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I have some (seemingly common, but specifically unanswered) concerns about providing a neutral wire to smart switches that are in a single multi-gang box (4-6 switches on different circuits). I am wondering if it is acceptable to use a single neutral line run directly from the electrical panel to serve all the switches, even though they are on separate circuits with their own neutrals at the fixtures.

See diagram of what I am thinking below. Four "smart" switches requiring neutral on separate circuits with extra neutral run from panel

This question relates to this and this question (to which the answers were "not ok"), but the difference being that I am not "stealing" a neutral from another nearby outlet or switch, but running an extra neutral directly from the panel.

To better answer @ThreePhaseEel , the setup is a bit out of the ordinary, and the current (inherited) physical setup is like this:enter image description here

  • How is this new neutral wire being routed?! – ThreePhaseEel Jun 28 '17 at 3:54
  • All through rigid emt conduit, connected to an exposed steel 4x4 raceway. The neutral wire will be in the same conduit as the hot wires on their way to the switch. All other circuits are branches off of the 4x4 raceway. *actually, two of the switches will come from one raceway on one side of the room, and two will come from the other, so there are two sticks of rigid conduit entering the box, with a raceway on each side of the room. – Ryan Jun 28 '17 at 3:57
  • By "raceway" do you mean "junction box"? Or are you talking about an actual wireway here? – ThreePhaseEel Jun 28 '17 at 4:02
  • Actual wireway, like this link – Ryan Jun 28 '17 at 4:04
  • Which subpanel is feeding which switches/lights in this setup? – ThreePhaseEel Jun 28 '17 at 4:15
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Keep 'em separated

Since you have two subpanels feeding this setup (one for each "side"/half), you'll need to make sure that the switches for each side have a neutral return back to the corresponding subpanel, and only the corresponding subpanel. In other words, the two left-side switches have a neutral wire going back to the left-side subpanel, and the two right-side switches have a neutral wire going back to the right-side subpanel.

Cross-coupling the two smart-switch-neutrals in your setup violates 300.3(B)/310.10(H) and creates a neutral current loop that causes inductive heating of metal parts (like your raceways and boxes) as well as magnetic field EMI due to the loop area of the current (old-school picture tubes were susceptible to this in particular).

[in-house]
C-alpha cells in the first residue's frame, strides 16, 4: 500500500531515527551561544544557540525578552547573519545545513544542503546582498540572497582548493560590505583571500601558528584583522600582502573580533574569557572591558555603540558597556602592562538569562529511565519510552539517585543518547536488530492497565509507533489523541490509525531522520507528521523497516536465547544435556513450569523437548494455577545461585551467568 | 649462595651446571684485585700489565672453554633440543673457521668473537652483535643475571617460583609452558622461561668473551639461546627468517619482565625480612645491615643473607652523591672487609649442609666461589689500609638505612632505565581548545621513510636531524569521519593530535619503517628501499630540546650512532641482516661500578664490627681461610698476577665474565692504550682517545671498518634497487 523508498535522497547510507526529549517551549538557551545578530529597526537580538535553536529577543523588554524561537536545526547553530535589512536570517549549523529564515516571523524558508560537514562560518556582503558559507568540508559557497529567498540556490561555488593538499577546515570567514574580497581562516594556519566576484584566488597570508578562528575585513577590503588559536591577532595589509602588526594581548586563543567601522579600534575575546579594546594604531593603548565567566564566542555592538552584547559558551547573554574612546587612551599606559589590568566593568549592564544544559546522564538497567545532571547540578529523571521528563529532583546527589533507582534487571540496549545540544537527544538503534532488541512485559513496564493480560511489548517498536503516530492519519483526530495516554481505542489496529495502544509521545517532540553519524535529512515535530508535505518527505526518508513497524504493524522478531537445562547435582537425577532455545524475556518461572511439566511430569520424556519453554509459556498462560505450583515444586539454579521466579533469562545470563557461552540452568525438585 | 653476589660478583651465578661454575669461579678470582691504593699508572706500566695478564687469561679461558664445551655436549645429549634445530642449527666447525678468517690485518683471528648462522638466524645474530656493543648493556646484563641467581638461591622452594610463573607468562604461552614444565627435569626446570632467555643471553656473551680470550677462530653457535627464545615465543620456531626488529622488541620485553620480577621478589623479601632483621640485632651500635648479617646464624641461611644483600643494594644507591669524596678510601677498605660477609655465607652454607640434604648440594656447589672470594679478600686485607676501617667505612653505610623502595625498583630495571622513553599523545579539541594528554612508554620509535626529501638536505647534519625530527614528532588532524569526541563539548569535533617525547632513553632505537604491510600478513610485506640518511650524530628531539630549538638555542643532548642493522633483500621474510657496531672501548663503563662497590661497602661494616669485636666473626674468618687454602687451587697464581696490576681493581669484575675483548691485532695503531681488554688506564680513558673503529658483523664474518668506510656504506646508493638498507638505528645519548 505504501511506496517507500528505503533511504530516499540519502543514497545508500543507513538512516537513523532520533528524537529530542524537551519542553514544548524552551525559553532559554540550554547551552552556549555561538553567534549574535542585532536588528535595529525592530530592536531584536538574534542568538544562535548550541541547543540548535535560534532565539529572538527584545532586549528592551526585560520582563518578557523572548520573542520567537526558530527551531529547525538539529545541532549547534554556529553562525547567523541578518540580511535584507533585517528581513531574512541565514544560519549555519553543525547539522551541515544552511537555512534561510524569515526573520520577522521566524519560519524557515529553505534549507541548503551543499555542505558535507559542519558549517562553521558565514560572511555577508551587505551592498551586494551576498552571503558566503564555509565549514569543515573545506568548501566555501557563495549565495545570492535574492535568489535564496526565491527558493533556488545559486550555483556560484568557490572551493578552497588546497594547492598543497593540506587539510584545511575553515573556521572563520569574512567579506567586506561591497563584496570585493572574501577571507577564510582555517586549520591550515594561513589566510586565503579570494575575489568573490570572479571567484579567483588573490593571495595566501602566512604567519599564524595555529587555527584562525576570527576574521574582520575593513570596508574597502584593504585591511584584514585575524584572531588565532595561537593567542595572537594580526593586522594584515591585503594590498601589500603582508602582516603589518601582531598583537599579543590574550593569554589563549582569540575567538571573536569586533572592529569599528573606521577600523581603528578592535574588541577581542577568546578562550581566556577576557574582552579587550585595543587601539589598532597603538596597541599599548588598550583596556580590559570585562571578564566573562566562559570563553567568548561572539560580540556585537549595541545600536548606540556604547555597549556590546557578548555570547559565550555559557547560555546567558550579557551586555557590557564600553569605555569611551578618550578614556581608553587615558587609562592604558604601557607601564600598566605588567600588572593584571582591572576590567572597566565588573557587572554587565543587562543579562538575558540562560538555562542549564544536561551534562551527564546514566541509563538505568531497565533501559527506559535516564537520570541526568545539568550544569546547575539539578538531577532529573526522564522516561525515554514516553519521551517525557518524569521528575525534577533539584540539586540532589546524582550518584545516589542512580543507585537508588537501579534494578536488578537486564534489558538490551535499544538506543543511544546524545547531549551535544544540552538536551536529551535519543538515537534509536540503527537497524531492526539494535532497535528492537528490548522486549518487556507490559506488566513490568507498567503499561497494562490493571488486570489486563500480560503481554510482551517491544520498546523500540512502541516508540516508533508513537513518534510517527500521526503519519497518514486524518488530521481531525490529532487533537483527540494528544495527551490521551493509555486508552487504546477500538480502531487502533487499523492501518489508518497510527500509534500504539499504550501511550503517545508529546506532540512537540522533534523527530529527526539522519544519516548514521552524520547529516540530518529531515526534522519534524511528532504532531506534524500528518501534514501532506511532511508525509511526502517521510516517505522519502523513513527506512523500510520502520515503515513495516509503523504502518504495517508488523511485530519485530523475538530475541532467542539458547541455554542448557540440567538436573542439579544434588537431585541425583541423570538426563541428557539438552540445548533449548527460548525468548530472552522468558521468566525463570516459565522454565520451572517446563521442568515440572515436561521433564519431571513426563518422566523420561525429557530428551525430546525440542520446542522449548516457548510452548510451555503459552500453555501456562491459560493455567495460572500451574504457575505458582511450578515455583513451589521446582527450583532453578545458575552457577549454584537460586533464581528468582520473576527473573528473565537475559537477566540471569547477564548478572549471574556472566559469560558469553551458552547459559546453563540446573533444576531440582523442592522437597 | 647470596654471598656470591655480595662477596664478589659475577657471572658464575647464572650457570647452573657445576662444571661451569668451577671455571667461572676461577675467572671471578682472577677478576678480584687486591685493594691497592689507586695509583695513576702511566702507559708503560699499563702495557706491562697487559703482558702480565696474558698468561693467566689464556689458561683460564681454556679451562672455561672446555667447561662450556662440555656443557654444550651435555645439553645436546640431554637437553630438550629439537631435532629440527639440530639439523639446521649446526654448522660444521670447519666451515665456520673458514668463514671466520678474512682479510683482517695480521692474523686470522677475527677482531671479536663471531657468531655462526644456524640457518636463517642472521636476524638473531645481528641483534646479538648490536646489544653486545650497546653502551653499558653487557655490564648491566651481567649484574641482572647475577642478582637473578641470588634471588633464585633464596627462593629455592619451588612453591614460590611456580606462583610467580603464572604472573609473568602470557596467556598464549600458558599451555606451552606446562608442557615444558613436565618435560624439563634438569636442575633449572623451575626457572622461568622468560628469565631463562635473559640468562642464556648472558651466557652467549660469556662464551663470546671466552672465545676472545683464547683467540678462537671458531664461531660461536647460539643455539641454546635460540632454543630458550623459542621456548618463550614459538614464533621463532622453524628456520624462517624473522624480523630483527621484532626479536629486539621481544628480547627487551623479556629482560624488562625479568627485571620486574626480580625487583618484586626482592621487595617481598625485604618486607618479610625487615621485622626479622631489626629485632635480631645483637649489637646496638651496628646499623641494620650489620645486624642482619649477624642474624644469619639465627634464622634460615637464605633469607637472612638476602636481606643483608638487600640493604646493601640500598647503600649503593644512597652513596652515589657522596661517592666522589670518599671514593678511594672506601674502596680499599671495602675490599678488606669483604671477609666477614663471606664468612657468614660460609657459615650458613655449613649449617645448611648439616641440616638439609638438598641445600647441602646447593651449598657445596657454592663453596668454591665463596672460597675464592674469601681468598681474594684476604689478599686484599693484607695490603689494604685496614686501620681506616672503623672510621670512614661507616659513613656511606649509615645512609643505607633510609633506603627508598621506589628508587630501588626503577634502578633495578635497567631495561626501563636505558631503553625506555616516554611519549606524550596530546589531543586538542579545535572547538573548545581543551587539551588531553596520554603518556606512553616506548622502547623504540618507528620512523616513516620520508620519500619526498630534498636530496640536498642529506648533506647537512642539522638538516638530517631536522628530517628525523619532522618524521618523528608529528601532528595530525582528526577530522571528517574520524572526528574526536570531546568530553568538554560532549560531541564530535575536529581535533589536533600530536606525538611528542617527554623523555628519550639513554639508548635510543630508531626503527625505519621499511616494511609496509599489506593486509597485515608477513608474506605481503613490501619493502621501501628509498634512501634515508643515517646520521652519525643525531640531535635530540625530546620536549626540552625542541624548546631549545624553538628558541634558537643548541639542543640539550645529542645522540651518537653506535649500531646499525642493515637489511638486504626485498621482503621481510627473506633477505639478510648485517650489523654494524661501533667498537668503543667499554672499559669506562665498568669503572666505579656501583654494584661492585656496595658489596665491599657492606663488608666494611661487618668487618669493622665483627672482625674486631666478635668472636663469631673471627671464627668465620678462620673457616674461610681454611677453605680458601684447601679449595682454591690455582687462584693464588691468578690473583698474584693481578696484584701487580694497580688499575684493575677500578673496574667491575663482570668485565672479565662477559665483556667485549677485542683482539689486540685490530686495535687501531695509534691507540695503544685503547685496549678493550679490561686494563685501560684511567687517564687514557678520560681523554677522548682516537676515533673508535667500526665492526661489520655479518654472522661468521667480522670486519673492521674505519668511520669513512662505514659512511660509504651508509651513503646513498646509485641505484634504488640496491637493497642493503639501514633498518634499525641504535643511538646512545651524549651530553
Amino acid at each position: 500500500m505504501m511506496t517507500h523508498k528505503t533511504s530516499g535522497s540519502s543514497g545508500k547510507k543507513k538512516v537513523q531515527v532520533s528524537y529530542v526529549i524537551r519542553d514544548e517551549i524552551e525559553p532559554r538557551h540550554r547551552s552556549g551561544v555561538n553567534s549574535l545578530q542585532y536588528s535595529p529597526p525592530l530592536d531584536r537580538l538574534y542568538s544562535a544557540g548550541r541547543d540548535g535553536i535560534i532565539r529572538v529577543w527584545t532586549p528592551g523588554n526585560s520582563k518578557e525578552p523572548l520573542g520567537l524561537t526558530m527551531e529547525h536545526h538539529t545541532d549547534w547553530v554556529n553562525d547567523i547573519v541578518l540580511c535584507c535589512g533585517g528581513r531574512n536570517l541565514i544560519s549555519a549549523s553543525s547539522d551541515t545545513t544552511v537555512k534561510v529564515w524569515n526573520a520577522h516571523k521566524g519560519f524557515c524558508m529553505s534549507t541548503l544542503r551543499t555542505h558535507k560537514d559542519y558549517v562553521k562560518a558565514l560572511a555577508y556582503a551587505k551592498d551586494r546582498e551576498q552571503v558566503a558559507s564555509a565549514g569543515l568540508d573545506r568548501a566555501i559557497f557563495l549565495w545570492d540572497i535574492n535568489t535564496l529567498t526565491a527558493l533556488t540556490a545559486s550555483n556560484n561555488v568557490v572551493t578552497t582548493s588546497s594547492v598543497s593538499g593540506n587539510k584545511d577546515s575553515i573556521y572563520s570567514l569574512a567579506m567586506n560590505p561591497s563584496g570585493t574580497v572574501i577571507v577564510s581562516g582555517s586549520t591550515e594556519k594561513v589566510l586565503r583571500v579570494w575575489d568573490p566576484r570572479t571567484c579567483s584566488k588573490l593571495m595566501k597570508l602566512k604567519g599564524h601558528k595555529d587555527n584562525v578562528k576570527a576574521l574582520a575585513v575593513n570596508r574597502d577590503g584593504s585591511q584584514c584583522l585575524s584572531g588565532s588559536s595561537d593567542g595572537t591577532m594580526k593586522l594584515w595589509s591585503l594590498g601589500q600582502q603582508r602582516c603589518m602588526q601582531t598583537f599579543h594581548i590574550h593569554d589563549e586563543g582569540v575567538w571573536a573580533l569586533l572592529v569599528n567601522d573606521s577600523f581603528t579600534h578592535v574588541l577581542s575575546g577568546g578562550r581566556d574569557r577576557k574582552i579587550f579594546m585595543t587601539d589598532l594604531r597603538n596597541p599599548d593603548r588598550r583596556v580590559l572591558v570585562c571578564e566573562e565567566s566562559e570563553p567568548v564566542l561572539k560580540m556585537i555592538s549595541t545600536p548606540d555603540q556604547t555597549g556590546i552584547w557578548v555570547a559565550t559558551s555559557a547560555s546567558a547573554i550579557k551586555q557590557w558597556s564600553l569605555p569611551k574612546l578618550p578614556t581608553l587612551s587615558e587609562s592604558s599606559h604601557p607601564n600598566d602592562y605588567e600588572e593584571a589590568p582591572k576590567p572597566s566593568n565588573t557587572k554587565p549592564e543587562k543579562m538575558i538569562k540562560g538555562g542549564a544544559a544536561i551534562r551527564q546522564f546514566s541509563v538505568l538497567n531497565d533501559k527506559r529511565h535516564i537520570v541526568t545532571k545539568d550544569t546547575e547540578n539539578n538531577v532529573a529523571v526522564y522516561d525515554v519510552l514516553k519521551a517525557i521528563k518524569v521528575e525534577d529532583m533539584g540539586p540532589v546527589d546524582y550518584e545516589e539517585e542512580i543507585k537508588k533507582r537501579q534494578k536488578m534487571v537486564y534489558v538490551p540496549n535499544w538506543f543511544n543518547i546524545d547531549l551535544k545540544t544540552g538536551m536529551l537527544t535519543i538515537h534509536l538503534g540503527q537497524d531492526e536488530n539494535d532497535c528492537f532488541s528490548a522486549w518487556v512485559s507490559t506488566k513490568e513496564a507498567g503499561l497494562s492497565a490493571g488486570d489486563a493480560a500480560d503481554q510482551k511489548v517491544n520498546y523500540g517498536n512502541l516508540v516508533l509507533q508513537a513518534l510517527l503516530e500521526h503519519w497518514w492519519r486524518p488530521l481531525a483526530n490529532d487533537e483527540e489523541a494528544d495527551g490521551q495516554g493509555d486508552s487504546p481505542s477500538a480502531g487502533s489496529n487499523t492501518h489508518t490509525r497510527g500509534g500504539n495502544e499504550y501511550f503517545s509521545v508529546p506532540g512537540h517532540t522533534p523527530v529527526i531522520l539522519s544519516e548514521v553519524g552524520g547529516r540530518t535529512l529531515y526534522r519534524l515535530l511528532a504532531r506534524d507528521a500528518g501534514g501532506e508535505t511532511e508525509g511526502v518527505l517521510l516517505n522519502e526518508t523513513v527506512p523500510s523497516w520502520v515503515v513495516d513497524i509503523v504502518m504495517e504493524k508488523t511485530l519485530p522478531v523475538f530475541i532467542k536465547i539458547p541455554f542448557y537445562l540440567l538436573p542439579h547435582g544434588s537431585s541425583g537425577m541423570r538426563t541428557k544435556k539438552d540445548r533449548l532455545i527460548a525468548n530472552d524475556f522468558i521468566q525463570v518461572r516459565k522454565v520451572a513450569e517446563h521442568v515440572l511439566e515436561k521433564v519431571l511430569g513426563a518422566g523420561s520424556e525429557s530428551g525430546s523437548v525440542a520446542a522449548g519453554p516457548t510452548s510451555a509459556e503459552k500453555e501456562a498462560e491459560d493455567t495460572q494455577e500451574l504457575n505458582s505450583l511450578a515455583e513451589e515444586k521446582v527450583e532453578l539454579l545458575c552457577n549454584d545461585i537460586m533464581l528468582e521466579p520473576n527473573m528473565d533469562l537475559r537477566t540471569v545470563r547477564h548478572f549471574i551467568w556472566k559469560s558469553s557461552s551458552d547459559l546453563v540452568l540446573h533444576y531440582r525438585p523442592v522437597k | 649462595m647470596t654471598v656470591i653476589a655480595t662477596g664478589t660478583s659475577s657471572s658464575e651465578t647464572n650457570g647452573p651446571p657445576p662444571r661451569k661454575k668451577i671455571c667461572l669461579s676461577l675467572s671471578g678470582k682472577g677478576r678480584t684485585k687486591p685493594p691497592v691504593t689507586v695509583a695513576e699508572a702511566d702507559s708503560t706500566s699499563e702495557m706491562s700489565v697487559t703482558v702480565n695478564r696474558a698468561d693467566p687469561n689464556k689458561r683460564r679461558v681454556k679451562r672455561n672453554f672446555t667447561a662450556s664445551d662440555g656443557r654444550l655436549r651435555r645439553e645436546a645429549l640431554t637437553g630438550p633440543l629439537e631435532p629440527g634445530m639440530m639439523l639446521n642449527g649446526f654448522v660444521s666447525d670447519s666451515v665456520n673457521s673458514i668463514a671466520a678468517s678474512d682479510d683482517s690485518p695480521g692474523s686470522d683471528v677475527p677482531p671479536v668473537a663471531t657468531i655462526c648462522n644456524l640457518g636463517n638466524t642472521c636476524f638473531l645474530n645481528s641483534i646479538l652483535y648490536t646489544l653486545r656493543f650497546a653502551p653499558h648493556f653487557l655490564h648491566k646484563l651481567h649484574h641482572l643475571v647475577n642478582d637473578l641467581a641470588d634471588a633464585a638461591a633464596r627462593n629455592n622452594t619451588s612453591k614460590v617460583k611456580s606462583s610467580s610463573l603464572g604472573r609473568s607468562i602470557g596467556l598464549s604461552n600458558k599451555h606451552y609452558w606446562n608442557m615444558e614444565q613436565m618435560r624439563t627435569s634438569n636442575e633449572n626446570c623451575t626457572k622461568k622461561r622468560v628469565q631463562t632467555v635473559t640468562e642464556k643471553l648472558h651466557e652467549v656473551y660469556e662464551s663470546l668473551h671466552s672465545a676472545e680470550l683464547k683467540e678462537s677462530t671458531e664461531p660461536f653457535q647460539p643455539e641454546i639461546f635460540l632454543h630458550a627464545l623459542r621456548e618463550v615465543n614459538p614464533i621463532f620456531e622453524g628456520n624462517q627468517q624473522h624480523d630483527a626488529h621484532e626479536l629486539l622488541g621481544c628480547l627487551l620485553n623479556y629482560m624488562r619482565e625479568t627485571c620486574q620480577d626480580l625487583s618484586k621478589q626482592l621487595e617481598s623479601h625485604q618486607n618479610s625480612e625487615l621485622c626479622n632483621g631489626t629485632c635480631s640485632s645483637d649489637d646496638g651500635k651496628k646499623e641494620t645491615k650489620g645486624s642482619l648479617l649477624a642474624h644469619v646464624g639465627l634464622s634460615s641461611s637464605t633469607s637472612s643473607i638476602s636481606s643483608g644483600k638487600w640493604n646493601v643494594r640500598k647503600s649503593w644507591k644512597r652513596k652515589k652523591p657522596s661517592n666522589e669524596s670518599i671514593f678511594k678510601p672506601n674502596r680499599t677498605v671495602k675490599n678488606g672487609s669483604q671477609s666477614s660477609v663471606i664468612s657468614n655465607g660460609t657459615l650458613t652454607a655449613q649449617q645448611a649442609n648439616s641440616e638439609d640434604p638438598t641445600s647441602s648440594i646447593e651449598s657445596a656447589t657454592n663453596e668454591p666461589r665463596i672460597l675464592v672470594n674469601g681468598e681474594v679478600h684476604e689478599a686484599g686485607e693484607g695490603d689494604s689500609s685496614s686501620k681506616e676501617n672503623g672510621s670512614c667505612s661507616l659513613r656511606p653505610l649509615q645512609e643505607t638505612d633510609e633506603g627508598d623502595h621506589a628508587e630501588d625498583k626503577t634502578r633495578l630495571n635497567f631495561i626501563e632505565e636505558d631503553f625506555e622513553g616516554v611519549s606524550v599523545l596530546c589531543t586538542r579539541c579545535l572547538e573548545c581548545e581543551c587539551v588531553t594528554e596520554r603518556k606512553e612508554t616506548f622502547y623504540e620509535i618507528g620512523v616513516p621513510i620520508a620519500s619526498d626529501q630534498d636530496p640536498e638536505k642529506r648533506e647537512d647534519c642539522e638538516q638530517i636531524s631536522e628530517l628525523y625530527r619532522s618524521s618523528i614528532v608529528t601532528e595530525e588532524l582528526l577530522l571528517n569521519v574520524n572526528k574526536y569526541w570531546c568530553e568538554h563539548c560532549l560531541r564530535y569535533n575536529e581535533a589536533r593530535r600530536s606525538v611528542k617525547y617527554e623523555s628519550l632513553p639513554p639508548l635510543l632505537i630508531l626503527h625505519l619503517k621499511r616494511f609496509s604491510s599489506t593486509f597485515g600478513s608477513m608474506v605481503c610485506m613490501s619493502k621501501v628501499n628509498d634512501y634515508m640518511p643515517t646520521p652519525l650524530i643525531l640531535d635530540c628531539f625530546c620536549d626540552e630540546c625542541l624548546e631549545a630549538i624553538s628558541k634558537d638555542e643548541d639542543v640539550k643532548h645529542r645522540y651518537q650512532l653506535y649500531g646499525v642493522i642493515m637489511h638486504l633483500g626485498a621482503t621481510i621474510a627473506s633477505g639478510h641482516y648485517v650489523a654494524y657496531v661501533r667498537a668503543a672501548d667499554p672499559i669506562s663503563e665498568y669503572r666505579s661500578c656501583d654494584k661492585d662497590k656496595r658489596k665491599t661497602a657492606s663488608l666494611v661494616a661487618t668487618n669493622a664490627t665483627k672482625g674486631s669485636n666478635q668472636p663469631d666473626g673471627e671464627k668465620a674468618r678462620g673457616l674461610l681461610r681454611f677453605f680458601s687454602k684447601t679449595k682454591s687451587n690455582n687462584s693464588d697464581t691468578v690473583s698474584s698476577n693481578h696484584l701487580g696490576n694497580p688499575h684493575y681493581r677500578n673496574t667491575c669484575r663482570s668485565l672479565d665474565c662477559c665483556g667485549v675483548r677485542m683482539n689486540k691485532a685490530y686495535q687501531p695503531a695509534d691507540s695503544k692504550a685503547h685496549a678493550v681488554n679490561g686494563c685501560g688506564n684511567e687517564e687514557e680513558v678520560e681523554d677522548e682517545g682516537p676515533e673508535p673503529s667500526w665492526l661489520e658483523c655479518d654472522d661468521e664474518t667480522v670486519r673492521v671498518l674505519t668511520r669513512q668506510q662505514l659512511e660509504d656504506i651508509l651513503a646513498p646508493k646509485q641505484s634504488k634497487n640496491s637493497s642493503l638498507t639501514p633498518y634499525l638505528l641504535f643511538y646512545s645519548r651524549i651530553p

Neither of these neutrals needs to join with the light fixture neutrals on its side until the subpanel neutral bar, though. The smart-switches are loads of their own (to power the "brains"), and running an extra neutral homerun in the same cable, conduit, or raceway is OK by code, as per 300.3(B) (otherwise, /2/2 NM wouldn't be Code legal, for that matter):

(B) Conductors of the Same Circuit. All conductors of the same circuit and, where used, the grounded conductor and all equipment grounding conductors and bonding con- ductors shall be contained within the same raceway, auxiliary gutter, cable tray, cablebus assembly, trench, cable, or cord, unless otherwise permitted in accordance with 300.3(B)(1) through (B)(4).

Load isn't a concern here, but Code is

The primary concern for multiplexed neutrals is having multiple hots on the same phase return via the same neutral, which causes the currents on that neutral to be the sum of the currents on the various hots. In this situation, though, that isn't a concern as smart switches don't draw much power at all.

However, technically speaking, unless you punch the circuits down as such to have currents cancel (i.e. a MWBC -- such things do exist in the three phase wye world, whether they are two-phase/three-wire or three-phase/four-wire), your proposal violates 200.4(A):

(A) Installation. Neutral conductors shall not be used for more than one branch circuit, for more than one multiwire branch circuit, or for more than one set of ungrounded feeder conductors unless specifically permitted elsewhere in this Code.

  • I can run a neutral line from each sub. To confirm that I understand: By cross coupling, you mean running all neutrals of the smart switches off of one subpanel? It is alright to have two switches on one subpanel side share the same neutral even though they are on different "hot" lines of the same subpanel (and the have independant neutrals at the fixture that return to the same subpanel). This would not be a case of cross coupling, and would not cause a load imbalance between wires? (i.e. let's imagine in the first drawing there is one subpanel instead of two...is it acceptable then?) – Ryan Jun 28 '17 at 4:40
  • In short, is this correct – Ryan Jun 28 '17 at 4:55
  • @Ryan -- that's what I'm envisioning, yeah – ThreePhaseEel Jun 28 '17 at 11:34
  • One caveat though -- I'm assuming this is all protected by regular breakers, not ground or arc fault interrupters, correct? – ThreePhaseEel Jun 28 '17 at 11:37
  • Another caveat is that each switch is on a separate breaker, regardless of which subpanel, right? If the hot wires feeding the switches are on separate poles, the shared neutral will carry the difference of the loads since the power from each pole of the transformer is 180 deg out of phase with the other. If they're on the same pole, the shared neutral will carry the sum of all the loads. The saving grace here is that the smart switches themselves are small loads and don't add up to more amperage than the wire can safely carry. But code may call for a neutral per switch, depending. – Craig Jun 28 '17 at 12:41

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